(by Olivia Williams)
Each spring, glass eels make their way from the Sargasso Sea to the Hudson River and then swim up various tributaries, including the Saw Kill. The New York DEC organizes the Eel Project where they set up eel nets across the Hudson River tributaries to track and count eel populations and migrations. The Bard College Field Station is one of the many locations that collects the data, and on March 28 we will be installing the eel net! For the next two months or so, we are looking for volunteers to come down to the field station and record data. Experience is not necessary as we will have trainings for the first week, and there will always be an experienced eel monitor with each group! To sign up, e-mail Olivia Williams.
David Hendler in interested in wildlife conservation. In his senior project he is trying to develop methodologies for surveying wildlife corridors in fragmented forest habitat. To study this question, David placed dozens of automatic wildlife cameras in the woods around the Town of Red Hook. Working under supervision of professors Felicia Keesing and Bruce Robertson, he collected thousands of photographs of various mammals, and analyzed them, to check whether animal diversity is different in in wildlife corridors compared to the larger habitats they connect.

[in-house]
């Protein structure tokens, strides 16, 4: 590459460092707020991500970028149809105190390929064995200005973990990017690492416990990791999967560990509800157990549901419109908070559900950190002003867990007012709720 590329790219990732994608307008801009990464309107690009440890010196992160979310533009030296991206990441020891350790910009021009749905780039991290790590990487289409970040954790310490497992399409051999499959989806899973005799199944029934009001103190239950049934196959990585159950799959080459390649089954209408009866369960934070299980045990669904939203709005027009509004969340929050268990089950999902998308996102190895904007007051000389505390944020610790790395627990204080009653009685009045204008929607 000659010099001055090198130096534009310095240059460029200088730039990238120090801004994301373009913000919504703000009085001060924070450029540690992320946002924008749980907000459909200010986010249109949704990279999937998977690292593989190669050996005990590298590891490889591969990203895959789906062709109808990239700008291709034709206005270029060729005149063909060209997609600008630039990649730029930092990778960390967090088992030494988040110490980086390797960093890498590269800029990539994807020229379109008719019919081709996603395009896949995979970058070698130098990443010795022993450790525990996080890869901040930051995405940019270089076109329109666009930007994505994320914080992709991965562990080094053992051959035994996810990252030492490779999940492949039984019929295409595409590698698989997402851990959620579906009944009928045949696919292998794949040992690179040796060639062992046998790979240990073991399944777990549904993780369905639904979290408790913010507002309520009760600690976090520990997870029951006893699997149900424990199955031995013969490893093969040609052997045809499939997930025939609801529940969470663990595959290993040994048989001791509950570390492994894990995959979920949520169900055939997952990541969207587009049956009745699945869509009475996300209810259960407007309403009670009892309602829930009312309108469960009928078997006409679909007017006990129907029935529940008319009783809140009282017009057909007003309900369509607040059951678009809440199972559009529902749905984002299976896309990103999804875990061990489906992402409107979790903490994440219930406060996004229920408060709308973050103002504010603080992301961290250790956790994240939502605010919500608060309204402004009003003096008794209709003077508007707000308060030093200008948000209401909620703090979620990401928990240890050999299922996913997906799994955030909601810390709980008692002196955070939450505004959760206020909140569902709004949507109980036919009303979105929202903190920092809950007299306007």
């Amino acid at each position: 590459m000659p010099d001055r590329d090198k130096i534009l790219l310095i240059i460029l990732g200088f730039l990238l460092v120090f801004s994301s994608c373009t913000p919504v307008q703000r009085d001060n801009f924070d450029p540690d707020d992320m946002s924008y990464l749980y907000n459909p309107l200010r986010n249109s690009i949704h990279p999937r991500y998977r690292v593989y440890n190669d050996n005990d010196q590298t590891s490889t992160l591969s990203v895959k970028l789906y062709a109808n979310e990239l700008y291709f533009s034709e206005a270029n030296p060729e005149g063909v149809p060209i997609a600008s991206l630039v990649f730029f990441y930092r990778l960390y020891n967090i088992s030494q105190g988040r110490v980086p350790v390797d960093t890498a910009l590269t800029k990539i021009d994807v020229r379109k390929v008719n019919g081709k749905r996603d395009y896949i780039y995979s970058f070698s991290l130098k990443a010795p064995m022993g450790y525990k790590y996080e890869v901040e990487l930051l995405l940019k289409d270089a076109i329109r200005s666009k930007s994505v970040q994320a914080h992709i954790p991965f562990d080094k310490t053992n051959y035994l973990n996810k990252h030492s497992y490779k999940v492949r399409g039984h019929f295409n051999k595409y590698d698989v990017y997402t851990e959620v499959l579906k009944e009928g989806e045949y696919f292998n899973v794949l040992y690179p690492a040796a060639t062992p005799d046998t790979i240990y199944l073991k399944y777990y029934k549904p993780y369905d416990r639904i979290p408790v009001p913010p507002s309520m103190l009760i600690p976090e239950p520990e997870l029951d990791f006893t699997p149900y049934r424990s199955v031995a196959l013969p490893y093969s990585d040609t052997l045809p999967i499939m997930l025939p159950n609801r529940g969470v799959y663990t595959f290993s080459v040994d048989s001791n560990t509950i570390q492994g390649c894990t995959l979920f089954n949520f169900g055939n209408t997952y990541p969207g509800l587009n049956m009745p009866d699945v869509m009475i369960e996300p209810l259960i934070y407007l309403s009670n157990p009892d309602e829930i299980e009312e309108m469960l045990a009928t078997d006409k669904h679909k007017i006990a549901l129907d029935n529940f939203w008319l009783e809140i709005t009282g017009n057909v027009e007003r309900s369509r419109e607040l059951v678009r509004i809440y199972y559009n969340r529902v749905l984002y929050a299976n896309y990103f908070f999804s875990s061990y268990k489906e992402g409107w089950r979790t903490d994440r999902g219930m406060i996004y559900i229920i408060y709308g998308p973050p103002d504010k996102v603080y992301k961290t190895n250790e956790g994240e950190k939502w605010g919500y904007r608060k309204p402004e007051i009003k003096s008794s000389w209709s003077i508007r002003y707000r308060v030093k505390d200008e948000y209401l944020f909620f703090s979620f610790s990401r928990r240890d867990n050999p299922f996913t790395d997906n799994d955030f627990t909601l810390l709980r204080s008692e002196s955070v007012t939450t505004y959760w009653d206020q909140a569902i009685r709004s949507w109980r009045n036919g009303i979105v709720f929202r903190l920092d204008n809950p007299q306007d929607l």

On a picture: a collage of several photos, one showing a coyote, and another one with some deer.
For her senior project, Alessia Zambrano characterized biofilms produced by a bacterium Janthinobacterium lividum: a strain isolated from the Hudson River Valley area that plays an essential role in aquatic health and community diversity. Alessia took three-dimensional images of the biofilm using an atomic force microscope. These 3D reconstructions for the first time provide a detailed picture of the shape, size, and surface topography of individual cells of this bacterial strain.